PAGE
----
IRCC introduces new temporary policy for PR applicants from Hong Kong

IRCC introduces new temporary policy for PR applicants from Hong Kong

Immigration Refugees and Citizenship Canada (IRCC) has introduced a new temporary policy to help permanent residence (PR) applicants from Hong Kong to remain in Canada while they wait for a decision on their application.

This temporary policy is a response to a high volume of applications for the initial temporary public policy for Hong Kong residents, introduced in 2021. In that year, IRCC created two new paths for residents of Hong Kong who have worked or studied in Canada to receive Canadian PR in response to the geopolitical situation between China and Hong Kong.

What is the new policy?

Starting from May 27th, 2024, residents of Hong Kong who have applied for PR under IRCC’s special 2021 pathway will now be able to extend their status, and apply for an open work permit (OWP)—so they can remain in Canada and work while their application is being processed.

This new policy will specifically aid those who both:

  • Applied under Stream A (in-Canada graduates) or Stream B (Canadian work experience) of the 2021 policy; and
  • Held a work or study permit in the three years before their application for permanent residence was received.

This new public policy will be in place for five years, allowing applicants for PR to remain in Canada during the processing of their applications.

IRCC notes that those with temporary status in Canada (work/study permit)—or their guardians—are responsible for monitoring and applying to renew their status as needed. Individuals on a work or study permit in Canada, who apply to extend the validity of their document before it expires, continue to have legal status in Canada (even while their renewal application is being processed) due to a legal standard called “maintained status”.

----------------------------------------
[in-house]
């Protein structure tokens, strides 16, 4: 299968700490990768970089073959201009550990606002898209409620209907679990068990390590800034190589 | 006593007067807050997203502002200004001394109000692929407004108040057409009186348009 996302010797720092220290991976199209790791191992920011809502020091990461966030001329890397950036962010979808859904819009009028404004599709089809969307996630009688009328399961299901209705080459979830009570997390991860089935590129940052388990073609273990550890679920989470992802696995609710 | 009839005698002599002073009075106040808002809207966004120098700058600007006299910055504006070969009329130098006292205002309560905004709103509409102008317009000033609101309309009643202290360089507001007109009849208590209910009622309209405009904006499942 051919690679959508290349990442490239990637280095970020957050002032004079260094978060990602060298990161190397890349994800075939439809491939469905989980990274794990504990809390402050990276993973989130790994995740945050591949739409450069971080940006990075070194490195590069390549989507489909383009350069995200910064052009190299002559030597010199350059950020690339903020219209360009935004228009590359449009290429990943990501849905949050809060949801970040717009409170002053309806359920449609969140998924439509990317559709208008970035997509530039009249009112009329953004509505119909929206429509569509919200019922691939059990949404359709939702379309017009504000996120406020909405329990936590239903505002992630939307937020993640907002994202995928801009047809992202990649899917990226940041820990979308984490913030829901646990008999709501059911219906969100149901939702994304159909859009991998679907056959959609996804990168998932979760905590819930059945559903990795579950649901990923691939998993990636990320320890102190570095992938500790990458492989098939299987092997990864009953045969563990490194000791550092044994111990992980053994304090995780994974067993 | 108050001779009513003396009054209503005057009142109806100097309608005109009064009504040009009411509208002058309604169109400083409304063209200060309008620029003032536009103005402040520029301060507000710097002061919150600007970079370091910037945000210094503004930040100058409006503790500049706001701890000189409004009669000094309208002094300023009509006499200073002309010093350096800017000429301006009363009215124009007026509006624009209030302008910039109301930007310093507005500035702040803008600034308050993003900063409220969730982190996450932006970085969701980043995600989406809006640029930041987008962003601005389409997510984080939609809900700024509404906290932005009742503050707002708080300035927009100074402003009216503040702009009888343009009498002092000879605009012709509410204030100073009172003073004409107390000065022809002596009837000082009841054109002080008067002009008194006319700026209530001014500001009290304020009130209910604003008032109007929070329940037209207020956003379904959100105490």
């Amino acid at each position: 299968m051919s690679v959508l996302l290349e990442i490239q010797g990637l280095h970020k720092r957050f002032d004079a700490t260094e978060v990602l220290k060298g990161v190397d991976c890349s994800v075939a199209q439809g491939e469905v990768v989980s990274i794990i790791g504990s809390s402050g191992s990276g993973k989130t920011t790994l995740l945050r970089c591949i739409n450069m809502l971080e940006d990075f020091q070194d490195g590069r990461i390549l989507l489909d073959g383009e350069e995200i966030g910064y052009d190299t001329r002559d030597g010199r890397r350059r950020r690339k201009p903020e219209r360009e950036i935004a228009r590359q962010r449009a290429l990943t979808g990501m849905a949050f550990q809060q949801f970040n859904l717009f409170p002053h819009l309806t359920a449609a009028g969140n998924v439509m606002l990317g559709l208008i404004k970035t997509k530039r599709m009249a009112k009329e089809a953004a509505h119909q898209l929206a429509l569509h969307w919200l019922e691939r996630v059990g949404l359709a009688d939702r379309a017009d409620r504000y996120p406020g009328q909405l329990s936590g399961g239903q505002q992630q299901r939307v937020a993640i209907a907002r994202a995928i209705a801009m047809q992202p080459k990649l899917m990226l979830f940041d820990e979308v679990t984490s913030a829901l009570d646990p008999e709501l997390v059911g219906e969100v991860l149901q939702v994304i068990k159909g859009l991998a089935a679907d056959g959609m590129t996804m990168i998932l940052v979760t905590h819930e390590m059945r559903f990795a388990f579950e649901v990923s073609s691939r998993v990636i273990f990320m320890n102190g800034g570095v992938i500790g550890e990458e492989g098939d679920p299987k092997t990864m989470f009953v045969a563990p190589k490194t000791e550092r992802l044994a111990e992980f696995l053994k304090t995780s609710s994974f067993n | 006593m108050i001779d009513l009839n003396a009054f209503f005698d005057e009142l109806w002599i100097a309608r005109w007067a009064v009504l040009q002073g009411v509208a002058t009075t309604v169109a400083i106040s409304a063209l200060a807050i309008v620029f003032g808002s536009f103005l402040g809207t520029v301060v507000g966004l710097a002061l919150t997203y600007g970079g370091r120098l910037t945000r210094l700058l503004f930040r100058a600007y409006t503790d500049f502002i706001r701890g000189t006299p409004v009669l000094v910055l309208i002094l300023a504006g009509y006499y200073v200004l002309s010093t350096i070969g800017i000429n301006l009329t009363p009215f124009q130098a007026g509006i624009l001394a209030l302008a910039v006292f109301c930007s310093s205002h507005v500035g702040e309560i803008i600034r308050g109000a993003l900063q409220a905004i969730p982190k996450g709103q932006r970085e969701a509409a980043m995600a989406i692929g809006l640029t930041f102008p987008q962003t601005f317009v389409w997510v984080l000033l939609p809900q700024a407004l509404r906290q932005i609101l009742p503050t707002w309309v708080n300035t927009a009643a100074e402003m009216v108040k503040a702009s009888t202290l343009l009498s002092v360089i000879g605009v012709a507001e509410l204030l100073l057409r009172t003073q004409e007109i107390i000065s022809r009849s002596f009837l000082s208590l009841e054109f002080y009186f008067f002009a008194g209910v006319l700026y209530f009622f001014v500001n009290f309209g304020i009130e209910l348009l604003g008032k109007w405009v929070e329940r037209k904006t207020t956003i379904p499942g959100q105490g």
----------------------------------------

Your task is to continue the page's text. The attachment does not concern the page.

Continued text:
The department further warns that any individuals who have lost status in Canada within the 90 days before they apply for an open work permit under the new policy, may apply for the OWP and to restore their status at the same time. However, if an individual has been out of status for more than 90 days before submitting an application under this new policy, their application will not be considered.

Context on the temporary policy for Hong Kong residents

Canada and Hong Kong have shared diplomatic relations since 1923. In fact, Hong Kong is one of the largest sources of new immigrants to Canada every year. According to 2021 data, over 200,000 newcomers in Canada cited Hong Kong as their place of birth.

On June 30th, 2020, China imposed a national security law in Hong Kong, criminalising “secession, subversion, terrorism and collusion with foreign forces” while providing broad definitions for these crimes.

In response to these changes, (which the Canadian government feared could lead to undermined rights and freedoms, and potentially discriminatory or arbitrary enforcement of the law), Canada put into place several facilitative measures to help Hong Kong residents come to Canada.

Canada’s continued commitment to the people of Hong Kong is outlined in the government’s Info-Pacific Strategy.